Journalists must get creative when covering science. The common theatrics of balancing two sides of an issue along with a hint of hype just won’t do.
In recent years, we’ve seen the revival of astrology and a host of other nebulous nonsense. With 40% of Canadians still unsure about evolution  and plenty of others sceptical of global warming , what are we to say of the ill-advised anti-vaccination advocates, and those who crusade against stem cell research? It is worrisome that we have reached the point where Gary Goodyear, Canada’s Science Minister, thinks evolution is best described as fashion: “whether [we wear] running shoes or high heels, of course we are evolving to our environment.”  The media, the self-proclaimed guardians of truth and information, have failed to convey even a modicum of science: For every five hours of cable news, 60 seconds are dedicated to science . And during that measly minute, it is baffling how much they manage to get wrong.
Show me the controversy
One major disappointment with mass media is their misuse of the “controversy” label. A scientific issue is deemed controversial if it causes disagreement within the scientific community. Using that label is unwarranted for global warming, evolution or the efficacy of vaccines, where there is no controversy. It is irresponsible for a reporter to host debates featuring scientists versus non-scientific organizations with questionable motives. Such debates are often framed to suggest that both sides are equally valid, an unnecessary concession and an immense disservice to viewers.
There is no need to debate evolution and intelligent design. There is, however, the need for media to inform their viewers about what evolution is. Evolution is the observation that populations genetically change over time, a fact supported by 150 years of evidence. On the other hand, intelligent design is no more than the groundless assertion that evolution is false and that some features of biology are “too complex” to have occurred by chance. It puts forward no scientific theory and offers no testable predictions. It is not science and should not be treated as such.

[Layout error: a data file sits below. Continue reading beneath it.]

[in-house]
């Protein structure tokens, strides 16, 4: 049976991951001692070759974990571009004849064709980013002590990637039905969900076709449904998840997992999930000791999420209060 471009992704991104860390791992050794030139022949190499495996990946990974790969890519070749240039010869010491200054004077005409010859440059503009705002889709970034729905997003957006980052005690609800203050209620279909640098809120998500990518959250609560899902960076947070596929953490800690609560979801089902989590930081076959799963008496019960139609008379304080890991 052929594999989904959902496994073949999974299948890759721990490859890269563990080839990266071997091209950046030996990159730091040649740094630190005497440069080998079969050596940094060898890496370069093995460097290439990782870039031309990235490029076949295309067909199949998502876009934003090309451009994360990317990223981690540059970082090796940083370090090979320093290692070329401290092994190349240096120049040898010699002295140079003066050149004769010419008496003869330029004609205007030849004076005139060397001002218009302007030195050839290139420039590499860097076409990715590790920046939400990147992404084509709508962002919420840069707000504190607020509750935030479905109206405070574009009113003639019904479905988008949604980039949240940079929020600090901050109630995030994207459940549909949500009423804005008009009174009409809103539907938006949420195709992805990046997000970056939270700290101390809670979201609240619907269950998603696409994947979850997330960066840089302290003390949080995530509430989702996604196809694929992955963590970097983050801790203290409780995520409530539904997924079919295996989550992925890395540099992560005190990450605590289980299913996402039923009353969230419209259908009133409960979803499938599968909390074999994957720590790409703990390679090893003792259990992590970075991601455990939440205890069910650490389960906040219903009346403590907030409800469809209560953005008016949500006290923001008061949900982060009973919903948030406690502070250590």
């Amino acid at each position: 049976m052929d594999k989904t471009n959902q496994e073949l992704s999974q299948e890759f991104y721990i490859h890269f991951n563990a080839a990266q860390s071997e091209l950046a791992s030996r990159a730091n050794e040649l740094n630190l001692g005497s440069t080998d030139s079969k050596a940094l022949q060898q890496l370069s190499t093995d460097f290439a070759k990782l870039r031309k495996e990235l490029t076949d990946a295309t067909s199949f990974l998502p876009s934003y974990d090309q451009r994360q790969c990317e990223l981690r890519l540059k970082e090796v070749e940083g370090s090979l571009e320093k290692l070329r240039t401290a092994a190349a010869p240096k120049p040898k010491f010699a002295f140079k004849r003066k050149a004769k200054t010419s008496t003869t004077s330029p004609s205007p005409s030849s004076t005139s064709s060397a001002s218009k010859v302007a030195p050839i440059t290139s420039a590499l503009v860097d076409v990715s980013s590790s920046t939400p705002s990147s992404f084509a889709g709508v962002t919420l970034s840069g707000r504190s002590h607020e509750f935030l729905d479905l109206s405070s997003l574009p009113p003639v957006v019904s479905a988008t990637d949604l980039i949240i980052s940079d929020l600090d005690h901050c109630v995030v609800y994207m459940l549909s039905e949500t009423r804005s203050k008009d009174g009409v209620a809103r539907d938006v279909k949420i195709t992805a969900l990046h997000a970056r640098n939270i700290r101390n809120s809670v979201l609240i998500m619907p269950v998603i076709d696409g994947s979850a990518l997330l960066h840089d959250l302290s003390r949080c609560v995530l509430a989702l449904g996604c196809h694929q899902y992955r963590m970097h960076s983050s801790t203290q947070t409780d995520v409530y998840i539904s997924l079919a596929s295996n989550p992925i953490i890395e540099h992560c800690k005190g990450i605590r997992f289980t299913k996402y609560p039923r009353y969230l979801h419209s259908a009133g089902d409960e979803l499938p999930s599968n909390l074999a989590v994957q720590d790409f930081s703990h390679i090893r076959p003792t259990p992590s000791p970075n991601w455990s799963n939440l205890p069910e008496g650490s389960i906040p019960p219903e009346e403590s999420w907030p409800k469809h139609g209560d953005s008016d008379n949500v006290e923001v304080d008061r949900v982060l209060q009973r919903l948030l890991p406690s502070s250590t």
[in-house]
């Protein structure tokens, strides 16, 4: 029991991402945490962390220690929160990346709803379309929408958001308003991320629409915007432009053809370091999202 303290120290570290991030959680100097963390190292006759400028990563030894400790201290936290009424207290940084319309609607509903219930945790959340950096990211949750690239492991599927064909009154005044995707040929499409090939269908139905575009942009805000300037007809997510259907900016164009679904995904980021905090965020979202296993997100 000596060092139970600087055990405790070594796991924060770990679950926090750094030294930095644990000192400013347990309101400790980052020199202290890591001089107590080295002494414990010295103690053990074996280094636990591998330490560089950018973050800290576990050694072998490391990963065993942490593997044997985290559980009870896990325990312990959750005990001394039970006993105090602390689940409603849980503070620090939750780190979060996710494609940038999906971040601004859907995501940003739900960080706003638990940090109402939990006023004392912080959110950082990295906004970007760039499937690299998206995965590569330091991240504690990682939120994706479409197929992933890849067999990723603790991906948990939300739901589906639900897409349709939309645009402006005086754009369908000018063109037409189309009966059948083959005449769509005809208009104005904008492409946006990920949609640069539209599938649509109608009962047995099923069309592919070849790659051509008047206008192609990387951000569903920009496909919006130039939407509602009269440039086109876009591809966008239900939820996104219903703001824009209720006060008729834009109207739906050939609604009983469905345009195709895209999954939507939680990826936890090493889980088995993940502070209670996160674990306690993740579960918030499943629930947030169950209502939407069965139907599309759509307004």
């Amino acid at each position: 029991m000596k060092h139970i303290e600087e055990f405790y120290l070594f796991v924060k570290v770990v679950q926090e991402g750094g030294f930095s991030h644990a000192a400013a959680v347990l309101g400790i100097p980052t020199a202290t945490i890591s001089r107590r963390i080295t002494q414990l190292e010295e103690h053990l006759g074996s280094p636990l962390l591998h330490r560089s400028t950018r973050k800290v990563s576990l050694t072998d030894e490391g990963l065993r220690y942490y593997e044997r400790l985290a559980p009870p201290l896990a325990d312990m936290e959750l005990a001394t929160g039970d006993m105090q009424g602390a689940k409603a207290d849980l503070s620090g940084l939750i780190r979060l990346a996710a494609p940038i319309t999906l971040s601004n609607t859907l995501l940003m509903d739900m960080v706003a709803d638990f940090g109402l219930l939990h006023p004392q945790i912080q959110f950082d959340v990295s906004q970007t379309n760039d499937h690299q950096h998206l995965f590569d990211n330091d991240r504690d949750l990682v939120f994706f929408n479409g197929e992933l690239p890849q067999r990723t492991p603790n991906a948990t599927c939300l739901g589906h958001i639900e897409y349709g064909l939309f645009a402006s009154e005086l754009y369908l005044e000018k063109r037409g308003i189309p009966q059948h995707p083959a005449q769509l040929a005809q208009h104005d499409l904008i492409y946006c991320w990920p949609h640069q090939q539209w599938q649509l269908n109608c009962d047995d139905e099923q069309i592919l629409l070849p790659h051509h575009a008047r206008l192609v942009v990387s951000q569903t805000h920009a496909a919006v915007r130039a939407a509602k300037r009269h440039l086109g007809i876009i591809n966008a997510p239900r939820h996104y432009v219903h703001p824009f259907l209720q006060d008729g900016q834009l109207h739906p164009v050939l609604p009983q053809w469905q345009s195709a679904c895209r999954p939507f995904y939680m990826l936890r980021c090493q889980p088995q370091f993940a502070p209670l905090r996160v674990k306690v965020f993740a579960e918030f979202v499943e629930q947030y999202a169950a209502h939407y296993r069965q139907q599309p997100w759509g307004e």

Global warming “controversy”
Lately, there’s been a lot of coverage of global warming and of sceptics who claim to know better than all climate change scientists. To help us dispel some myths, we met with McGill’s Dr. Bruno Tremblay and discussed global warming and what we can do about it (see the Q&A here).
An obsession with the natural
The concept that “everything natural is inherently better” is one of several misconceptions advocated by the media. Consequently, many of us are naturally (pun intended) led to consider alternative medicine and natural remedies. These practices encompass a vast array of treatments but they are all similar in the sense that the medical community does not consider them to be medicine. Such treatments include passing magnets over your body, diluting medication till none of it is left, and massaging your feet to cure disease. These treatments are popular because they are couched in complex and misused scientific jargon, which lends them authority.
Second, alternative medicine practitioners can afford to spend more time on each patient than do doctors, which gives them a certain appeal. Third, providers of these remedies are usually made to look like the antithesis of pharmaceutical companies when, in fact, naturopathic medicine is a multi-billion dollar industry worldwide: US$34 billion in the United States  and US$14 billion in China . This is no small business.
It is often claimed that the best way to improve traditional medicine is to mix it with alternative medicine. Yet study after study shows that alternative medicine works no better than a placebo. Anyone who claims the contrary is unable to demonstrate it scientifically; the only resort is anecdotal evidence. This doesn’t work in medicine. Nevertheless, naturopaths insist that their treatments do not lend themselves to double-blind experiments since each prescribed remedy is tailored to each patient’s unique case. Doctors will tell you the same, yet none will claim that studies should not be conducted because they won’t be valid.
With the courts opposing federal funding of stem-cell research, an old debate emerges. Some argue that embryonic stem cell research is unethical because it requires isolating cells from human embryos that are a few days old. If this was the whole story, as most media portrayed it to be, we wouldn’t be having this debate. But the reality is much more subtle: When one visits a fertility clinic for an in-vitro fertilisation, many embryos are created to increase the chances that at least one results in pregnancy. In Canada, two embryos are then transferred to the woman (the numbers vary by country). What happens to the unused ones? Instead of being discarded or frozen, embryos can be donated for stem-cell research.
The media plays a central role in shaping the public’s views and understanding of scientific issues. It is their responsibility, as vehicles of information, to present science accurately. This can simply mean hiring more graduates with science backgrounds and more journalists specialized in science writing. It is the media’s responsibility to grant science its due airtime, and when it does, to abstain from distorting it. Until then, I can no longer claim to watch the news to “stay informed”.
 Angus Reid (2010). “Britons and Canadians Side with Evolution, Not Americans.”
 Angus Reid (2010). “Views on Global Warming Vary in Three Countries.”
 The Globe and Mail (2009). “Science minister won’t confirm belief in evolution.”
 The Project for Excellence in Journalism (2008). “The State of the News Media.”.
 ABC News (2009). “Why Do We Spend $34 Billion in Alternative Medicine?”.
 World Health Organization (2008). “Traditional medicine.”